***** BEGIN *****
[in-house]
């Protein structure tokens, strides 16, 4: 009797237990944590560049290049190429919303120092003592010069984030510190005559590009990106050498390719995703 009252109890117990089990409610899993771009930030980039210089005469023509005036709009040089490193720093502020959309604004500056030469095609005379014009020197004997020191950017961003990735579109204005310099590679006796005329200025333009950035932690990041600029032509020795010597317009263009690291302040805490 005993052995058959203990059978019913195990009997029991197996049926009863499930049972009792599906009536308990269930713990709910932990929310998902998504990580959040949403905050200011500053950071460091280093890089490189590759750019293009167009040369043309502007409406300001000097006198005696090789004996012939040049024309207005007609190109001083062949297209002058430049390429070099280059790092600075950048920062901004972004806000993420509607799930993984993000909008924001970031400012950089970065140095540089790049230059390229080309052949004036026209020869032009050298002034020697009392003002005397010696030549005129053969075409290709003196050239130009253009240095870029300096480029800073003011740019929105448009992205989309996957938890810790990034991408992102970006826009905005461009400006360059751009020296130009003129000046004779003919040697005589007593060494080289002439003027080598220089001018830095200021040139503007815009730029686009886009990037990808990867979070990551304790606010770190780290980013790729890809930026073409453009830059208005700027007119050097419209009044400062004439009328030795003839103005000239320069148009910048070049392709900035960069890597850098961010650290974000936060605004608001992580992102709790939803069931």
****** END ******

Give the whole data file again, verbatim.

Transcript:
[in-house]
């Protein structure tokens, strides 16, 4: 009797237990944590560049290049190429919303120092003592010069984030510190005559590009990106050498390719995703 009252109890117990089990409610899993771009930030980039210089005469023509005036709009040089490193720093502020959309604004500056030469095609005379014009020197004997020191950017961003990735579109204005310099590679006796005329200025333009950035932690990041600029032509020795010597317009263009690291302040805490 005993052995058959203990059978019913195990009997029991197996049926009863499930049972009792599906009536308990269930713990709910932990929310998902998504990580959040949403905050200011500053950071460091280093890089490189590759750019293009167009040369043309502007409406300001000097006198005696090789004996012939040049024309207005007609190109001083062949297209002058430049390429070099280059790092600075950048920062901004972004806000993420509607799930993984993000909008924001970031400012950089970065140095540089790049230059390229080309052949004036026209020869032009050298002034020697009392003002005397010696030549005129053969075409290709003196050239130009253009240095870029300096480029800073003011740019929105448009992205989309996957938890810790990034991408992102970006826009905005461009400006360059751009020296130009003129000046004779003919040697005589007593060494080289002439003027080598220089001018830095200021040139503007815009730029686009886009990037990808990867979070990551304790606010770190780290980013790729890809930026073409453009830059208005700027007119050097419209009044400062004439009328030795003839103005000239320069148009910048070049392709900035960069890597850098961010650290974000936060605004608001992580992102709790939803069931």